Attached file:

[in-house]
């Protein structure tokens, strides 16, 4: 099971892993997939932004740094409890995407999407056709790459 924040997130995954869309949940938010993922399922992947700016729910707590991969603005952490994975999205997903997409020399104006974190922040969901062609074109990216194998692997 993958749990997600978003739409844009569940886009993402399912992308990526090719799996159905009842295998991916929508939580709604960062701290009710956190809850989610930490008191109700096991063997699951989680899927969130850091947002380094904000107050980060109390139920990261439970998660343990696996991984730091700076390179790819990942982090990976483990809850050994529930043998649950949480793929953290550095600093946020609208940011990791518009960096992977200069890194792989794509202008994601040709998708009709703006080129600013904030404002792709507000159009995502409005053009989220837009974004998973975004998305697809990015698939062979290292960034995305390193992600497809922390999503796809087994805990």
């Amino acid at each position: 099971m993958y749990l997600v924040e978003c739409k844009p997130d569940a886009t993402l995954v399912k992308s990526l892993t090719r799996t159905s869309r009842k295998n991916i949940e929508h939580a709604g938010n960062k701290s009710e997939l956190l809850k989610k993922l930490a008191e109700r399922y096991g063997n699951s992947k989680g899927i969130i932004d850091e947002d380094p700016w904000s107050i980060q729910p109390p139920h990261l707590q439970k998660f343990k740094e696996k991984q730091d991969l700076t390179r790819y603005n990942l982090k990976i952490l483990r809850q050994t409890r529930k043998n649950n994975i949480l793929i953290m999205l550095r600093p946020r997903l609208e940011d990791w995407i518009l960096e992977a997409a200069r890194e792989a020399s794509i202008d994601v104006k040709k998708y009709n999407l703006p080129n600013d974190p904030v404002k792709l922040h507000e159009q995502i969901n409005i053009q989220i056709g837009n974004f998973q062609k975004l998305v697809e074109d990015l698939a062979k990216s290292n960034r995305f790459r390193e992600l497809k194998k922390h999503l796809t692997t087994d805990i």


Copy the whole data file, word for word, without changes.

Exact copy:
[in-house]
């Protein structure tokens, strides 16, 4: 099971892993997939932004740094409890995407999407056709790459 924040997130995954869309949940938010993922399922992947700016729910707590991969603005952490994975999205997903997409020399104006974190922040969901062609074109990216194998692997 993958749990997600978003739409844009569940886009993402399912992308990526090719799996159905009842295998991916929508939580709604960062701290009710956190809850989610930490008191109700096991063997699951989680899927969130850091947002380094904000107050980060109390139920990261439970998660343990696996991984730091700076390179790819990942982090990976483990809850050994529930043998649950949480793929953290550095600093946020609208940011990791518009960096992977200069890194792989794509202008994601040709998708009709703006080129600013904030404002792709507000159009995502409005053009989220837009974004998973975004998305697809990015698939062979290292960034995305390193992600497809922390999503796809087994805990």
């Amino acid at each position: 099971m993958y749990l997600v924040e978003c739409k844009p997130d569940a886009t993402l995954v399912k992308s990526l892993t090719r799996t159905s869309r009842k295998n991916i949940e929508h939580a709604g938010n960062k701290s009710e997939l956190l809850k989610k993922l930490a008191e109700r399922y096991g063997n699951s992947k989680g899927i969130i932004d850091e947002d380094p700016w904000s107050i980060q729910p109390p139920h990261l707590q439970k998660f343990k740094e696996k991984q730091d991969l700076t390179r790819y603005n990942l982090k990976i952490l483990r809850q050994t409890r529930k043998n649950n994975i949480l793929i953290m999205l550095r600093p946020r997903l609208e940011d990791w995407i518009l960096e992977a997409a200069r890194e792989a020399s794509i202008d994601v104006k040709k998708y009709n999407l703006p080129n600013d974190p904030v404002k792709l922040h507000e159009q995502i969901n409005i053009q989220i056709g837009n974004f998973q062609k975004l998305v697809e074109d990015l698939a062979k990216s290292n960034r995305f790459r390193e992600l497809k194998k922390h999503l796809t692997t087994d805990i």